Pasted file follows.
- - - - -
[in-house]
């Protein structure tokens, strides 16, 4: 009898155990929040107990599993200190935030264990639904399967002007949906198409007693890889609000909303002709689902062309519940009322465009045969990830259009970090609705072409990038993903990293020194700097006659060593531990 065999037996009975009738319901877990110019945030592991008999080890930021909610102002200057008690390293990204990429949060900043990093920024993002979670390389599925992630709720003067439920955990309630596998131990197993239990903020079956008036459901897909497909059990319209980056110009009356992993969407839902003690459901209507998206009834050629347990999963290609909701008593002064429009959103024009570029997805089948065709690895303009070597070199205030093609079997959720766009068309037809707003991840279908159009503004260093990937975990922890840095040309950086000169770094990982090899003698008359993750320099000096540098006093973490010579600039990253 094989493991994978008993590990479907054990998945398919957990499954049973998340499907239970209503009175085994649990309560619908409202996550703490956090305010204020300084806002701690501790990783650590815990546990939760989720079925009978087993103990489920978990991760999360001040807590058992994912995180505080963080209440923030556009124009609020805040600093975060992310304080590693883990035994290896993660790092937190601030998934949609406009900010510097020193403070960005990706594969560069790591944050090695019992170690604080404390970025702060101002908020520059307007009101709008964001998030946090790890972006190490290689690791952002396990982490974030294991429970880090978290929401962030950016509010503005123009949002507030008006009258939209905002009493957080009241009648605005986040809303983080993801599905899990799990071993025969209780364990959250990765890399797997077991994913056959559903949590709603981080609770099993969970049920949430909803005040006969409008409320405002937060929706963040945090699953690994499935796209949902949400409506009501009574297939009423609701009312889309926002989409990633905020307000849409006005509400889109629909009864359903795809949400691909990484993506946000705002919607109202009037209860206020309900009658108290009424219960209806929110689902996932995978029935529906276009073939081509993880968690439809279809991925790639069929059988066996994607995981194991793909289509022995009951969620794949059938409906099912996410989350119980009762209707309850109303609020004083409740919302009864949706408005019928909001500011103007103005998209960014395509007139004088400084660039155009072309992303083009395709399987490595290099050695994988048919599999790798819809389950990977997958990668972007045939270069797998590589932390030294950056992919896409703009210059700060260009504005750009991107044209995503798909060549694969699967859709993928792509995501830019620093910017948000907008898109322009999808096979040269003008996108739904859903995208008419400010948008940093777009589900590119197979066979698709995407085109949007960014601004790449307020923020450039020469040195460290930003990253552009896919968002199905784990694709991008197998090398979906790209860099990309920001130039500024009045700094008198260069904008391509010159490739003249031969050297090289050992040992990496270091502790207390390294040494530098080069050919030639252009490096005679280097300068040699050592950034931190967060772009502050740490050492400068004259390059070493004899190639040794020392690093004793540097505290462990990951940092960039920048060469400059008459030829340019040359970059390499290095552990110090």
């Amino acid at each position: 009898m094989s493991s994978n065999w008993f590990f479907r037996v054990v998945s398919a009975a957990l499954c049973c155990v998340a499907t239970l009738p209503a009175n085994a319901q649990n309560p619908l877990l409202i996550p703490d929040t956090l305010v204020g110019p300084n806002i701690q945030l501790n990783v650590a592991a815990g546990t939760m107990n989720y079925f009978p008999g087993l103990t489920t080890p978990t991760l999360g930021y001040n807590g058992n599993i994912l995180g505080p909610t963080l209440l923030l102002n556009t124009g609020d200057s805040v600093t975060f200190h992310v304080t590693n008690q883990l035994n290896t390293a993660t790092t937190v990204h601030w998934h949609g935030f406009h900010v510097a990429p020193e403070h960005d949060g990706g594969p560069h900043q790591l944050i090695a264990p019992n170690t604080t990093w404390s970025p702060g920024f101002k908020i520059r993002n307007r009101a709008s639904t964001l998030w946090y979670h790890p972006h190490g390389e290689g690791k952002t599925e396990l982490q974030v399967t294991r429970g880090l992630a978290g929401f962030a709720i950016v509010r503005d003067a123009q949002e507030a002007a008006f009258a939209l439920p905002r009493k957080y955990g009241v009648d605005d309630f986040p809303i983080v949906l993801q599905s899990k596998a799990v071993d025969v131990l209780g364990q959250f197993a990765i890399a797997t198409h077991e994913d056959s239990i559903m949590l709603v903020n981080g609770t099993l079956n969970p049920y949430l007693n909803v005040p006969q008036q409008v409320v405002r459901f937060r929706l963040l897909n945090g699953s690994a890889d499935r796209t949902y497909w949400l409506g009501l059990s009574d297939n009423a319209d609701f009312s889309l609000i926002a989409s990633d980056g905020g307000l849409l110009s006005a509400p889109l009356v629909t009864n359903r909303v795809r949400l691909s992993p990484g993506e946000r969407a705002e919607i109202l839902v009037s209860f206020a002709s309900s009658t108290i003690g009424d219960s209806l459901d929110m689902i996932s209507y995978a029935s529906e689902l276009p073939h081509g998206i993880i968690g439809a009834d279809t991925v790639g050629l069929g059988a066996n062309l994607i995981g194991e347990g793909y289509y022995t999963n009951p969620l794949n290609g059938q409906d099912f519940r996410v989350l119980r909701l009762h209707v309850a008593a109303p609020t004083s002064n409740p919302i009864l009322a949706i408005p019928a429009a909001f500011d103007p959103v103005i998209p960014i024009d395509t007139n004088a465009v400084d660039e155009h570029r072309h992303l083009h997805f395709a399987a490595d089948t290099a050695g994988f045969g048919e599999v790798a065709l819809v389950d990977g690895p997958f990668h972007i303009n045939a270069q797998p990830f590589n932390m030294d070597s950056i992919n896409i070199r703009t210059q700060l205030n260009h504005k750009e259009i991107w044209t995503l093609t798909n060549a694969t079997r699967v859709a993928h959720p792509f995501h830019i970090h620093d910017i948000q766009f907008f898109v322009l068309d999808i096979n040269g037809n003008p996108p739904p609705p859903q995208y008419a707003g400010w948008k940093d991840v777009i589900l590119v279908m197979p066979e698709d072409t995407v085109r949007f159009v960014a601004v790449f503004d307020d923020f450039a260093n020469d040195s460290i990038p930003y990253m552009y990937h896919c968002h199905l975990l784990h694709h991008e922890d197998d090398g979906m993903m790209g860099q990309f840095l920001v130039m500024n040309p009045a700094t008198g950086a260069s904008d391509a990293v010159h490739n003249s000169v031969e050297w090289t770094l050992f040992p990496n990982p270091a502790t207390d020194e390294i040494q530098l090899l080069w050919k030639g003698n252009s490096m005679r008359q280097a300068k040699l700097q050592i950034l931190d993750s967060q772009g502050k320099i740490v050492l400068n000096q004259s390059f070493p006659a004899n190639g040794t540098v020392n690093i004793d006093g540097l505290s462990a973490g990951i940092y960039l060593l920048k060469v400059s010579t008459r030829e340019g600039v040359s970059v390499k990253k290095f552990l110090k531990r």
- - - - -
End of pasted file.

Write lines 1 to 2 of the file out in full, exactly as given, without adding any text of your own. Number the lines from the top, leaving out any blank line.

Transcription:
[in-house]
């Protein structure tokens, strides 16, 4: 009898155990929040107990599993200190935030264990639904399967002007949906198409007693890889609000909303002709689902062309519940009322465009045969990830259009970090609705072409990038993903990293020194700097006659060593531990 065999037996009975009738319901877990110019945030592991008999080890930021909610102002200057008690390293990204990429949060900043990093920024993002979670390389599925992630709720003067439920955990309630596998131990197993239990903020079956008036459901897909497909059990319209980056110009009356992993969407839902003690459901209507998206009834050629347990999963290609909701008593002064429009959103024009570029997805089948065709690895303009070597070199205030093609079997959720766009068309037809707003991840279908159009503004260093990937975990922890840095040309950086000169770094990982090899003698008359993750320099000096540098006093973490010579600039990253 094989493991994978008993590990479907054990998945398919957990499954049973998340499907239970209503009175085994649990309560619908409202996550703490956090305010204020300084806002701690501790990783650590815990546990939760989720079925009978087993103990489920978990991760999360001040807590058992994912995180505080963080209440923030556009124009609020805040600093975060992310304080590693883990035994290896993660790092937190601030998934949609406009900010510097020193403070960005990706594969560069790591944050090695019992170690604080404390970025702060101002908020520059307007009101709008964001998030946090790890972006190490290689690791952002396990982490974030294991429970880090978290929401962030950016509010503005123009949002507030008006009258939209905002009493957080009241009648605005986040809303983080993801599905899990799990071993025969209780364990959250990765890399797997077991994913056959559903949590709603981080609770099993969970049920949430909803005040006969409008409320405002937060929706963040945090699953690994499935796209949902949400409506009501009574297939009423609701009312889309926002989409990633905020307000849409006005509400889109629909009864359903795809949400691909990484993506946000705002919607109202009037209860206020309900009658108290009424219960209806929110689902996932995978029935529906276009073939081509993880968690439809279809991925790639069929059988066996994607995981194991793909289509022995009951969620794949059938409906099912996410989350119980009762209707309850109303609020004083409740919302009864949706408005019928909001500011103007103005998209960014395509007139004088400084660039155009072309992303083009395709399987490595290099050695994988048919599999790798819809389950990977997958990668972007045939270069797998590589932390030294950056992919896409703009210059700060260009504005750009991107044209995503798909060549694969699967859709993928792509995501830019620093910017948000907008898109322009999808096979040269003008996108739904859903995208008419400010948008940093777009589900590119197979066979698709995407085109949007960014601004790449307020923020450039020469040195460290930003990253552009896919968002199905784990694709991008197998090398979906790209860099990309920001130039500024009045700094008198260069904008391509010159490739003249031969050297090289050992040992990496270091502790207390390294040494530098080069050919030639252009490096005679280097300068040699050592950034931190967060772009502050740490050492400068004259390059070493004899190639040794020392690093004793540097505290462990990951940092960039920048060469400059008459030829340019040359970059390499290095552990110090």